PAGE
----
Correlates of Transience Among Homeless Young Adults
Prior research suggests that homeless young adults are highly transient. The association between transience and negative outcomes in this population, such as increased risk for health problems, treatment attrition, and loose connections to supportive adults and institutions, has been established. In contrast, transience can also be an adaptive behavior and a means through which homeless young people accomplish broader life goals. In these cases, frequent moves may be related to prosocial outcomes. However, these positive associations with transience have received less attention in the literature. The present study addresses this gap by investigating both risk and resilience correlates of transience using the risk and resilience framework. Quantitative findings were complemented with qualitative descriptions of homeless young adults’ motivations for traveling. The study hypotheses stated that greater transience would be reported by those who (1) were homeless longer; (2) had greater criminal justice histories; (3) earned income from informal sources; (4a) reported prior physical abuse and (4b) emotional abuse; (5) met criteria for alcohol/drug addiction; and (6) had higher levels of resilience.
A QUANT --> qual design was used in this mixed-methods study. Six hundred homeless young adults (ages 18-24) were recruited from agencies providing homeless youth services in Los Angeles, CA; Austin, TX; and Denver, CO (200 young adults per city). Purposeful, maximum variation sampling was used to recruit participants. A quantitative retrospective questionnaire sought information on demographics, homelessness history, criminal history, informal resources, physical/emotional abuse, substance abuse, and resilience. A subsequent qualitative interview with the first 50 of 200 participants in each city explored their perceptions of trauma, coping strategies, substance use, and transience. OLS regression was conducted to analyze associations between correlates and transience. Grounded theory and the constant comparative method guided the qualitative data analysis using MAXQDA software.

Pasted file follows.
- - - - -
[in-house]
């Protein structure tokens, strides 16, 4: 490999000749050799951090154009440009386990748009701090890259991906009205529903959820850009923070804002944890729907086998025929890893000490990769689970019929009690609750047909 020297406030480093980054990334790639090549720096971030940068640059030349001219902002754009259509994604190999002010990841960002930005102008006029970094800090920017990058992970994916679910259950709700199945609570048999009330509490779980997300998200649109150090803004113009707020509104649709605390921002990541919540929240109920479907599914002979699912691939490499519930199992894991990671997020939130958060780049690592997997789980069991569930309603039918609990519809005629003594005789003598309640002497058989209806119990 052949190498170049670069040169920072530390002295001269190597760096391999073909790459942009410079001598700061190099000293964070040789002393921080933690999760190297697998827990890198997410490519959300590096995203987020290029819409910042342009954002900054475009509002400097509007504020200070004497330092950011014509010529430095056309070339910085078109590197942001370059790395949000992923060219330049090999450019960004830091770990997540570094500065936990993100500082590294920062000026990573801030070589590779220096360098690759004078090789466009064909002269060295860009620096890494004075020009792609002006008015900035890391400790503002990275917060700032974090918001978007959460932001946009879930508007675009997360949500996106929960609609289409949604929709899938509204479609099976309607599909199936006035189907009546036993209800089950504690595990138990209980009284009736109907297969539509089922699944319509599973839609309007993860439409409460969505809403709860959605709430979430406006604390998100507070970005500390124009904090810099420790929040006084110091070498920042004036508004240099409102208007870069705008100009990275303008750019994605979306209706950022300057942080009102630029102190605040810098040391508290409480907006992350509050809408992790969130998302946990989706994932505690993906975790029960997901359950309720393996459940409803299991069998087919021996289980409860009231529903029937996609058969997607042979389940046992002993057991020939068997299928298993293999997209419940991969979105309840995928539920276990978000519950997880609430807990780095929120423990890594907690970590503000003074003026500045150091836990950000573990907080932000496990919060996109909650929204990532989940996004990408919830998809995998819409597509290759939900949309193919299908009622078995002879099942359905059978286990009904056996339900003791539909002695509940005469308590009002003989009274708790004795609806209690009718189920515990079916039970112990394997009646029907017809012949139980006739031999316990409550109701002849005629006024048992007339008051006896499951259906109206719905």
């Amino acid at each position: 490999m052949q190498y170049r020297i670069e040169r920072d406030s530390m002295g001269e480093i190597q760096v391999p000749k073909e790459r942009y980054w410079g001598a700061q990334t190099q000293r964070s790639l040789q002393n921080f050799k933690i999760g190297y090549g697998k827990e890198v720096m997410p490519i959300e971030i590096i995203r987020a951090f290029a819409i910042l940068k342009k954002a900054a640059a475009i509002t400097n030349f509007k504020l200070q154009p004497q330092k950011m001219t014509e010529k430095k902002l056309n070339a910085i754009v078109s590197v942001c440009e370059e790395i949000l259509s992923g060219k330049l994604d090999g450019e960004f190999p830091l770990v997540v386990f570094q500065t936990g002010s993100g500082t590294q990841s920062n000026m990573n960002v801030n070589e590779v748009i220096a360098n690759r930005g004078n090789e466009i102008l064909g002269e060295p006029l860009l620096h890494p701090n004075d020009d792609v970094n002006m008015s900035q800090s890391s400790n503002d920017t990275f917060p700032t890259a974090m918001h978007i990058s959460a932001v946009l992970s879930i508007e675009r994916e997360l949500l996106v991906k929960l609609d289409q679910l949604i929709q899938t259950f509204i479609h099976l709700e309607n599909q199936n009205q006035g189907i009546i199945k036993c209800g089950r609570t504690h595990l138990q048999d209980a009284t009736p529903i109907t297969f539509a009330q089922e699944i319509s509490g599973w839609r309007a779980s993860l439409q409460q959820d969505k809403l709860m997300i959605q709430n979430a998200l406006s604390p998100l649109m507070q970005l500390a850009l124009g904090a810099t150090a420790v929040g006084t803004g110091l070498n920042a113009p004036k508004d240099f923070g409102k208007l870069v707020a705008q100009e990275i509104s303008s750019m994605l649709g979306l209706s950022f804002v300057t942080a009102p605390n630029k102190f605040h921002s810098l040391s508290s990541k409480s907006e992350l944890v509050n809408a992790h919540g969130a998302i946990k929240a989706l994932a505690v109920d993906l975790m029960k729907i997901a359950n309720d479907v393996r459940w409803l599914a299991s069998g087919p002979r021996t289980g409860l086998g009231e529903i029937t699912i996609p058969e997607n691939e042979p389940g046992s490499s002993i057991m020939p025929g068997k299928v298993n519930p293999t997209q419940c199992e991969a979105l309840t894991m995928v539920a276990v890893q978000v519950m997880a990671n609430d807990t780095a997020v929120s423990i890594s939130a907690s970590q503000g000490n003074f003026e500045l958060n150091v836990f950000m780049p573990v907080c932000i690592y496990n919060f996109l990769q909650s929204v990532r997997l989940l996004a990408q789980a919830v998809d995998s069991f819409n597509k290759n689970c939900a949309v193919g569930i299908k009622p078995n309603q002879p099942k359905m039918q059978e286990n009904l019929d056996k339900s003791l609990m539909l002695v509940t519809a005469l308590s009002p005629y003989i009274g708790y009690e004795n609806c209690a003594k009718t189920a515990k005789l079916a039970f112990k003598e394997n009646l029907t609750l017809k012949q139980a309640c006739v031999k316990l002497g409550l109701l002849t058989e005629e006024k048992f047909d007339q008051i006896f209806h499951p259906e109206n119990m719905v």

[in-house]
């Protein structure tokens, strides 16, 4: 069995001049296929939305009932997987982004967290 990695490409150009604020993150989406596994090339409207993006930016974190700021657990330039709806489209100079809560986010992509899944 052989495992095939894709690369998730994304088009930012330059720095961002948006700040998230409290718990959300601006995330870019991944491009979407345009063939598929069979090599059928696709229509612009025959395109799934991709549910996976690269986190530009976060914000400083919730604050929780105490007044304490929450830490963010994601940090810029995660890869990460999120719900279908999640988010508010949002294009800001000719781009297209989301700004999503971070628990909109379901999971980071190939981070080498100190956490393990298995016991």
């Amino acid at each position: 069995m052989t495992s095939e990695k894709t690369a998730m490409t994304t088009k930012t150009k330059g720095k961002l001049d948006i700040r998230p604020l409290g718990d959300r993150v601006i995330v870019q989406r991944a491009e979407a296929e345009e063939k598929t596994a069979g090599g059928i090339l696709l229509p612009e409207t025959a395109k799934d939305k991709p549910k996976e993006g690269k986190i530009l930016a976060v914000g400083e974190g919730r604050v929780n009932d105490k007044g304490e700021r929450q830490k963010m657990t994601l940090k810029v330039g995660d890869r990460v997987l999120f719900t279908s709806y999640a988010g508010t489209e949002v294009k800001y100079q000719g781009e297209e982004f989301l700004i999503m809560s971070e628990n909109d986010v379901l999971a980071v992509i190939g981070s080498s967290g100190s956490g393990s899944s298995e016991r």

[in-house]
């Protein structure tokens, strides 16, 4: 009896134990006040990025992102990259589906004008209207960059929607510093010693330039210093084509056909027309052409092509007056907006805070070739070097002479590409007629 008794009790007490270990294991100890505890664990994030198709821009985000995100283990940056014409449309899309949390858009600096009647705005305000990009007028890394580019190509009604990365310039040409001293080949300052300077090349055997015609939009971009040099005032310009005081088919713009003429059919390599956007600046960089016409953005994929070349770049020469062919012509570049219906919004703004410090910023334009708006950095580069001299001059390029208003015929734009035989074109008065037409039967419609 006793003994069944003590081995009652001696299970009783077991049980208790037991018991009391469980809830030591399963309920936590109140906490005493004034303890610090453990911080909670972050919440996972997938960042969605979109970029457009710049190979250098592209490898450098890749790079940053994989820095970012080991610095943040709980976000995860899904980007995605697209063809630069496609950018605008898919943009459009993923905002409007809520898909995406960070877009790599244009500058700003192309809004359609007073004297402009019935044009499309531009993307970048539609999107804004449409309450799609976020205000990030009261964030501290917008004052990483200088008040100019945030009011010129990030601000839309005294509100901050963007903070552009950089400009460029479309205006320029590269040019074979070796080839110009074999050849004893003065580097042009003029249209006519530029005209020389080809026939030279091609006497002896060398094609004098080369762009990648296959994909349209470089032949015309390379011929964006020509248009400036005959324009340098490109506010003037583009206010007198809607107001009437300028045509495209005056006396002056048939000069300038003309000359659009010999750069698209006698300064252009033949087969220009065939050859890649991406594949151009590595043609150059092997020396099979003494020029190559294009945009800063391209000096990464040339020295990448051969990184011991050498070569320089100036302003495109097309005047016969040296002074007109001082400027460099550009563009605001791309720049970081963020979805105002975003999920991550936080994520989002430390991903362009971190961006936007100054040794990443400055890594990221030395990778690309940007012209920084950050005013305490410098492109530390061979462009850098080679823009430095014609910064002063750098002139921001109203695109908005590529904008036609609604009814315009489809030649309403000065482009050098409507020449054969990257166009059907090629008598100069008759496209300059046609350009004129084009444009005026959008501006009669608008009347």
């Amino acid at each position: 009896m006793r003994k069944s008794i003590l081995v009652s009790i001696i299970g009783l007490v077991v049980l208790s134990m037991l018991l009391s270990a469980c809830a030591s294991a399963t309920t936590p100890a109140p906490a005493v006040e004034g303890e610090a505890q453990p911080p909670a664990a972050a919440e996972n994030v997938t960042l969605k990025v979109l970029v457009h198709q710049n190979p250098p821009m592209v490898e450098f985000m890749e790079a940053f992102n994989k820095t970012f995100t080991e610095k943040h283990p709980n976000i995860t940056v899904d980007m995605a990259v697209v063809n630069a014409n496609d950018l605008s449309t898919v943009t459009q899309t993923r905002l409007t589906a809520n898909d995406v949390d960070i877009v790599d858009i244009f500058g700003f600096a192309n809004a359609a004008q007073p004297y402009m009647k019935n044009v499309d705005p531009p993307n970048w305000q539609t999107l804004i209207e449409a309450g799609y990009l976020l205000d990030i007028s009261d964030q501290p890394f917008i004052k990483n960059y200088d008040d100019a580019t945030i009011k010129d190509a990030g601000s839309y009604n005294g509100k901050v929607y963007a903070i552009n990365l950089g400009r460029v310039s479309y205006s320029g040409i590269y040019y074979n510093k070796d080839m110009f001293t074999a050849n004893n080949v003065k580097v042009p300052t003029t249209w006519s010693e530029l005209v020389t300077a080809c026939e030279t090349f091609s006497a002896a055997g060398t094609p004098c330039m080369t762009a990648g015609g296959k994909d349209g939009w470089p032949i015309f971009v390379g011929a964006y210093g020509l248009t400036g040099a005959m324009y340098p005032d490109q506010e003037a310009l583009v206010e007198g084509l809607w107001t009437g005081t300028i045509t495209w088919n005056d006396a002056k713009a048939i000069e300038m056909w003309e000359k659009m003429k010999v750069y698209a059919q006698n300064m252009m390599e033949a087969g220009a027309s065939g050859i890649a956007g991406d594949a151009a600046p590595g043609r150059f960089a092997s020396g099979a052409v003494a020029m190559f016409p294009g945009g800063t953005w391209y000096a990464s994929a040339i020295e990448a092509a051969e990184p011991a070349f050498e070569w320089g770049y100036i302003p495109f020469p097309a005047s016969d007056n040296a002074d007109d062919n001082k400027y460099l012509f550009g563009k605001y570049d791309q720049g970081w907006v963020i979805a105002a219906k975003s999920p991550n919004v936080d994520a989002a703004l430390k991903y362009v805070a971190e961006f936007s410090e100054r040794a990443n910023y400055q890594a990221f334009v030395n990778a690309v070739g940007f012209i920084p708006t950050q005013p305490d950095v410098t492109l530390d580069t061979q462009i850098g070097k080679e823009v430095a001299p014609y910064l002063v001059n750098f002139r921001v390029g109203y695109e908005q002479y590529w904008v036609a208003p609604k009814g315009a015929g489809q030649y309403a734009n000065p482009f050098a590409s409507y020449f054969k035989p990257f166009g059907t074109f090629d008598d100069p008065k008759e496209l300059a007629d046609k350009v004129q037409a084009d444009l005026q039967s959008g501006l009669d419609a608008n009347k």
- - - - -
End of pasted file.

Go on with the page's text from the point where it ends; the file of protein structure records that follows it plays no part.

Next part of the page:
The full model with all correlates was significantly associated with homeless young adults’ transience (F=18.128, p<.001) and explained 39% of the variance in transience. Specifically, greater transience was associated with longer time homeless, greater juvenile-detention involvement, informal income generation, greater physical abuse, and alcohol/drug dependency. Higher scores on the resiliency sub-scales (self-reliance and meaning) were also associated with greater transience. Qualitative findings on common reasons for transience illustrated the risk and resilience correlates. Key themes included locating safe places to sleep, escaping legal problems, leaving abusive relationships, escaping drug problems, and achieving life goals.
Conclusions and Implications:
The qualitative interviews supported quantitative findings, yet raise new questions regarding how transience functions as both a maladaptive and adaptive behavior. In the event that transience is maladaptive, risk factors identified here should be incorporated into services to prevent transience. In contrast, if transience is adaptive, then the identified resilience characteristics may contribute to a more complete understanding of why this population chooses to run, and what long-term outcomes are associated with transience. Identifying correlates of transience will facilitate customizing interventions that, when needed, aim to stabilize homeless young adults, prevent their mobility, and/or offer mobile services to them on the road.